And they have. According to Transparency Market Research, the enterprise mobility market was worth $86.36 billion in 2014. By 2022, this number will likely more than quadruple, achieving a net worth of $510.39 billion.
"[I]mproved communication and collaboration between enterprises, proliferation of handheld devices, enhanced operational efficiency for enterprises, and growing popularity of BYOD and CYOD policies are the major factors driving the enterprise mobility market," the report noted.
This is impressive to say the least, and it raises some important questions. Namely, how exactly will smartphones be used as communication and collaboration tools in the workplace? Also, what's the most efficient way to manage and protect this sharing of information?
VoIP has an answer for both.
An inherently mobile solution
Firstly, Voice over IP and PSTN are night and day, mainly because the former sends audio data over the Internet as opposed to copper lines. The opportunities here are endless. It means that literally any device that can connect to Wi-Fi or Ethernet, and has a microphone and speaker can become a telephone, and yes, this includes smartphones.
The mainstream incarnation of a VoIP system is a desk phone with a large graphics display and a bunch of fancy buttons corresponding to fancy features. Other VoIP equipment might include headsets for hands-free usage that connect to the fancy phone, and audio conferencing bridges that let an entire room full of people talk into one receiver – hopefully not all at once.
Hardware such as this certainly has its place in an organization, and especially in the office. But are they always necessary, especially in a work culture where so many employees might not actually work from their desk on any given day, sans company telephone?
Now we enter the realm of the VoIP softphone. For those who don't already know, this is a software version of a VoIP phone that can be installed on any compatible device, be it a desktop, laptop, tablet or smartphone. This is the technology that makes it makes possible for many employees to do their jobs from home, and some industry experts think that it may someday replace the hardphone altogether.
Equally as important, softphones are more than just a voice tool. They're also comprehensive unified communication applications that supply a bevy of other features including instant messaging and voicemail to email functionality. As such, it is not a far cry to assume that VoIP will be at the top of the guest list for enterprise mobility, and that it will be taking its friends, email integration, instant messaging, screen sharing and video conferencing, with it.
Secure unified communications capabilities
The idea of employees freely sharing company information and collaborating with one another on mobile devices using any old application they downloaded off the Internet sure does sound enticing – minus that last part. In fact, CIOs are not thrilled when it comes to the security of enterprise mobility. Entire markets have arisen in a bid to address these concerns, and while their validity is a topic for another time, this much is clear: Secure unified communications can help in a big way.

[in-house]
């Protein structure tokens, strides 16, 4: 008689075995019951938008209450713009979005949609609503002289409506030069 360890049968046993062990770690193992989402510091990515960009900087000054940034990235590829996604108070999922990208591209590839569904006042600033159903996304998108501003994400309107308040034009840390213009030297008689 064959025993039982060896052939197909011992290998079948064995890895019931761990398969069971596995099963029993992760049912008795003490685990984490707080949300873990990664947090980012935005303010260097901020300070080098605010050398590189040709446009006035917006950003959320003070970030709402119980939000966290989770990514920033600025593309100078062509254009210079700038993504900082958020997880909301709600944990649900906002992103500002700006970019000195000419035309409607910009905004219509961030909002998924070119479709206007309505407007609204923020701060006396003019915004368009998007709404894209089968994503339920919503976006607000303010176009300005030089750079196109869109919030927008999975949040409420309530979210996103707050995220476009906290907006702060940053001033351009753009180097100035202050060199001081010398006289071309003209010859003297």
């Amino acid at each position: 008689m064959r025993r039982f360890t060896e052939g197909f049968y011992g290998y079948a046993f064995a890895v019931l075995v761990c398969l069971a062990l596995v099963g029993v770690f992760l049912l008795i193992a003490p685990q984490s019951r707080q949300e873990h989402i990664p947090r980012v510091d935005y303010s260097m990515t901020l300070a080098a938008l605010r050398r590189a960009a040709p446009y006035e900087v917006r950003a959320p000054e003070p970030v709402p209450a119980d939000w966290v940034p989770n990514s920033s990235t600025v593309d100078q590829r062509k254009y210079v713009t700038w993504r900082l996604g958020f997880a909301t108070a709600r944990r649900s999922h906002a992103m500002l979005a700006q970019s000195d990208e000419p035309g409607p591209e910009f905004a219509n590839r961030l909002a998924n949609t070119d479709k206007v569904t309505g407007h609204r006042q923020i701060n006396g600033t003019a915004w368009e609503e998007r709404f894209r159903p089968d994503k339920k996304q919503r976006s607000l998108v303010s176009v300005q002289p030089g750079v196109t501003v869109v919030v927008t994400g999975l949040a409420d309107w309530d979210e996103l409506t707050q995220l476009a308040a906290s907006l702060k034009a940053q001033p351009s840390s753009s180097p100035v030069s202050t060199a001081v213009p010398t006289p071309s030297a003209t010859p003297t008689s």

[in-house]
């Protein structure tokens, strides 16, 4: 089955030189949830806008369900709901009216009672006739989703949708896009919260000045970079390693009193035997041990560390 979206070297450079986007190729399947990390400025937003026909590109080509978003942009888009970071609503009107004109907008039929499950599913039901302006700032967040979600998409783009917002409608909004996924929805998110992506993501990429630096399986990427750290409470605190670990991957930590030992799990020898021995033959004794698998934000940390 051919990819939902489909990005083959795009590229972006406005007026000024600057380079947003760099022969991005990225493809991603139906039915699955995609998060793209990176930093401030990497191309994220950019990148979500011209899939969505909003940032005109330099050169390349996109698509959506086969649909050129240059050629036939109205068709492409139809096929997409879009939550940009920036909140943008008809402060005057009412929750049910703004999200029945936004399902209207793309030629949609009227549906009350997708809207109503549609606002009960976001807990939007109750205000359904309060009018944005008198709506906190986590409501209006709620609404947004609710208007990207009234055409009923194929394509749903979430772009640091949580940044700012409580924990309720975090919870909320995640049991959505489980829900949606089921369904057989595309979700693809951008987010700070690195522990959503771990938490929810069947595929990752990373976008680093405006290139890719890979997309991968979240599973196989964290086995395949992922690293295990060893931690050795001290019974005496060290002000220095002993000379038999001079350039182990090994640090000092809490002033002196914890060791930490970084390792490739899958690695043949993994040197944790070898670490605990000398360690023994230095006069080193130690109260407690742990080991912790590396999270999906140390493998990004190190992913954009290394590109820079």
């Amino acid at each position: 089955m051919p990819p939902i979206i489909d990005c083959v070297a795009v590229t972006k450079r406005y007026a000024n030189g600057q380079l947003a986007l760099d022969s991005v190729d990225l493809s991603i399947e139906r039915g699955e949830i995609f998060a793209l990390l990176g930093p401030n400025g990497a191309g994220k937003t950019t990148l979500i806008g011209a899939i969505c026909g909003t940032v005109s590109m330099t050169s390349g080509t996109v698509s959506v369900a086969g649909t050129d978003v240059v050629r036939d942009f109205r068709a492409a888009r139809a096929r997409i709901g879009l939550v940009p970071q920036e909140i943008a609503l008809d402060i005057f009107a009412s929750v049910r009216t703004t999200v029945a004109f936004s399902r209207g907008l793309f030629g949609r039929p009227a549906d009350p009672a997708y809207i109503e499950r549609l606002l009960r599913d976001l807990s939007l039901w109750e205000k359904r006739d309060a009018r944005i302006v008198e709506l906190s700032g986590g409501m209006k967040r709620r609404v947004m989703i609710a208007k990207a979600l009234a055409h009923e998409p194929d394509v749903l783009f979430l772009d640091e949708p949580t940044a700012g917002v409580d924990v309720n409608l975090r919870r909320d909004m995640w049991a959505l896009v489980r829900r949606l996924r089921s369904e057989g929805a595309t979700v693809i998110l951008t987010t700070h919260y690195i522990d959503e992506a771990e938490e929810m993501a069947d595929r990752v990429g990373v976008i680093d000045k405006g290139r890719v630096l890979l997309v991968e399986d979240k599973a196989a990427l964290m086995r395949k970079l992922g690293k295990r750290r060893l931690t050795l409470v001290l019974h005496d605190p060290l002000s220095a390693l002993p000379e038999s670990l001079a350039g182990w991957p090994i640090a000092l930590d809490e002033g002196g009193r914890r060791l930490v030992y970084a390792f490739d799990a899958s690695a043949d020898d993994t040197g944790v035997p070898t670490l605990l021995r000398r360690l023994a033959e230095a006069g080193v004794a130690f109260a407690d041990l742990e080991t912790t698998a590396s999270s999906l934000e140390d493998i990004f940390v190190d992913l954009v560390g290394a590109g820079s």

"A VoIP softphone can foster better cybersecurity."
One of the huge concerns about telecommuting and bring your own device is that employees might start to use apps of their choosing for work-related sharing and collaboration, and often without permission from IT admins. This phenomenon is called shadow IT.
It's a very real cybersecurity problem, but it doesn't have to be. Here's why: A comprehensive unified communication solution that is built from the bottom up with the user experience in mind will prevent enterprise workers from turning to less secure, consumer-grade communication and collaboration alternatives.
In this way, a VoIP softphone can foster better cybersecurity when it comes to enterprise mobility. Secure-by-design business communication solutions are configured to allow for the greatest amount of flexibility in terms of employee collaboration. The goal is to bring all of the features that personnel need to communicate effectively into one solution.
This is exactly what a great VoIP softphone does, and the reason that Internet telephony will play such a pivotal role in the future of enterprise mobility.
Publish Date: February 10, 2016 5:00 AM
Voice over IP has taken the business world by storm, and the market for this technology shows no signs of abating. By 2020, the VoIP market is poised to be worth more than $136.5 billion, up from close to $71 billion in 2013, according to Transparency Market Research.
But not all of this growth will be driven by the enterprise. In addition to the ever-growing number of features offered by VoIP providers, more industries are becoming savvy to the benefits of Internet telephony. One of the less talked about, but no less viable, market verticals for VoIP services is hospitality. In particular, hotels can benefit from reliable, comprehensive VoIP solutions in several significant ways.
Improved staff communications
Room service, bell boys, waiters, bartenders, gym trainers, facility maintenance teams and security staff are only some of the professional roles that help to ensure hotel guests are safe and satisfied during their stay. Hotel management must have a streamlined method for getting in touch with these various employees at any given time.
For example, if guests check out early, the front desk may need to notify maids so they can get ahead of schedule, rather than waiting until the expected check-out time to tidy a room. The in-house restaurant may need to place an order for more ingredients or new dishware. Hotel managers may need to contact a member of the maintenance staff to fix an amenity. The list goes on.
With a multifaceted IP phone that integrates with hotel computer systems, hotel management can easily stay in contact with staff. Different departments can communicate with the touch of a button, either on a physical handset or via the digital interface of a VoIP softphone. Essential information such as food and beverage inventory, guest check-out times, outstanding customer balances, room service schedules, special events and more can be managed from a single computer and shared with the appropriate personnel as needed.